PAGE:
Corpus-Based Study of Scientific Methodology: Comparing the Historical and Experimental Sciences

  • Shlomo Argamon
  • Jeff Dodick
Part of the The Information Retrieval Series book series (INRE, volume 20)


This chapter studies the use of textual features based on systemic functional linguistics, for genre-based text categorization. We describe feature sets that represent different types of conjunctions and modal assessment, which together can partially indicate how different genres structure text and may prefer certain classes of attitudes towards propositions in the text. This enables analysis of large-scale rhetorical differences between genres by examining which features are important for classification. The specific domain we studied comprises scientific articles in historical and experimental sciences (paleontology and physical chemistry, respectively). We applied the SMO learning algorithm, which with our feature set achieved over 83% accuracy for classifying articles according to field, though no field-specific terms were used as features. The most highly-weighted features for each were consistent with hypothesized methodological differences between historical and experimental sciences, thus lending empirical evidence to the recent philosophical claim of multiple scientific methods.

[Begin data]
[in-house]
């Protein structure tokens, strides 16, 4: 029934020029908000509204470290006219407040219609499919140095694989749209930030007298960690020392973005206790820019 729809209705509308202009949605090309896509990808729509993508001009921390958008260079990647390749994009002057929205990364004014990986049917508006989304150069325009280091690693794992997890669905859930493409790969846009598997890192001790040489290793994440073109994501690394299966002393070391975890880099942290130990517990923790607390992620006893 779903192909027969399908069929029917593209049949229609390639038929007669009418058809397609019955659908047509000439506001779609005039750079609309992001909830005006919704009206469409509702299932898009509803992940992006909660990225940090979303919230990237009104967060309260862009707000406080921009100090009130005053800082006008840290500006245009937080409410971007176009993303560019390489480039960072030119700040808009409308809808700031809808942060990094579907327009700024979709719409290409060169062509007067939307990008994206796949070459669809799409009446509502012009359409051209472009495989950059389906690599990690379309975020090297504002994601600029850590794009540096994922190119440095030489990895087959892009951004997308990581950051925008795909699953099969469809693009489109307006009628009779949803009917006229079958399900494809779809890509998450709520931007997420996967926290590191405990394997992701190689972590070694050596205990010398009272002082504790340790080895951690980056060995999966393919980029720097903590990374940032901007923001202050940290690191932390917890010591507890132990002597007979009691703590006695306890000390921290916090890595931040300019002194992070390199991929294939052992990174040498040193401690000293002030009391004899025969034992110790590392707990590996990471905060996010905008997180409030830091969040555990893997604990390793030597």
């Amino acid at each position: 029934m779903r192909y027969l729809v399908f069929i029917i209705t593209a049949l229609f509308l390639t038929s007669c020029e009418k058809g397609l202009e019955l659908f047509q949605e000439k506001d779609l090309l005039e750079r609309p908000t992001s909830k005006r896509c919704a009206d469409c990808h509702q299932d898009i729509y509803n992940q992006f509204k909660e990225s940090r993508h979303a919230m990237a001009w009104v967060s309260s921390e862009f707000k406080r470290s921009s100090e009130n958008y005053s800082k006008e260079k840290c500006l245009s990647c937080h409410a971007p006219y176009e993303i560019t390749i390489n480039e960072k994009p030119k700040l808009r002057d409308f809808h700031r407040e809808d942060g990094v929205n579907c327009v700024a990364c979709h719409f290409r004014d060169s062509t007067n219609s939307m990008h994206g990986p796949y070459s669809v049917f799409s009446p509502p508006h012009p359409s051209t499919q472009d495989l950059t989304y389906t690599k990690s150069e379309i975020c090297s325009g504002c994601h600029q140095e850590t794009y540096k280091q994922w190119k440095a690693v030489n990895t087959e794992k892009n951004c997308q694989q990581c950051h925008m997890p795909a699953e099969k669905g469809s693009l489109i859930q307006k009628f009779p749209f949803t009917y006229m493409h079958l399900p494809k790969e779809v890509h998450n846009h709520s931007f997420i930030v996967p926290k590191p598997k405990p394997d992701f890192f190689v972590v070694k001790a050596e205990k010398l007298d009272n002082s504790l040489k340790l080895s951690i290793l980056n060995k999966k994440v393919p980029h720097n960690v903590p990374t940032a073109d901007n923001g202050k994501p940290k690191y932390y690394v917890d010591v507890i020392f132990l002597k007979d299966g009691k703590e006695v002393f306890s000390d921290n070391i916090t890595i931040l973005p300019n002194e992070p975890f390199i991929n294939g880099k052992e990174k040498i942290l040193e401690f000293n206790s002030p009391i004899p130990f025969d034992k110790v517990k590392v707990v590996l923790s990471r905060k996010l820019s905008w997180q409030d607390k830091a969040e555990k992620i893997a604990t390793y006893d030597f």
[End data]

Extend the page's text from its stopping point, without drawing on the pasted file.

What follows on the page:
Text classification systemic functional linguistics computational stylistics philosophy of science science education 


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Copyright information

© Springer 2006

Authors and Affiliations

  • Shlomo Argamon
    • 1
  • Jeff Dodick
    • 2
  1. 1.Department of Computer ScienceIllinois Institute of TechnologyChicagoUSA
  2. 2.Science Teaching CenterThe Hebrew University of JerusalemJerusalemIsrael

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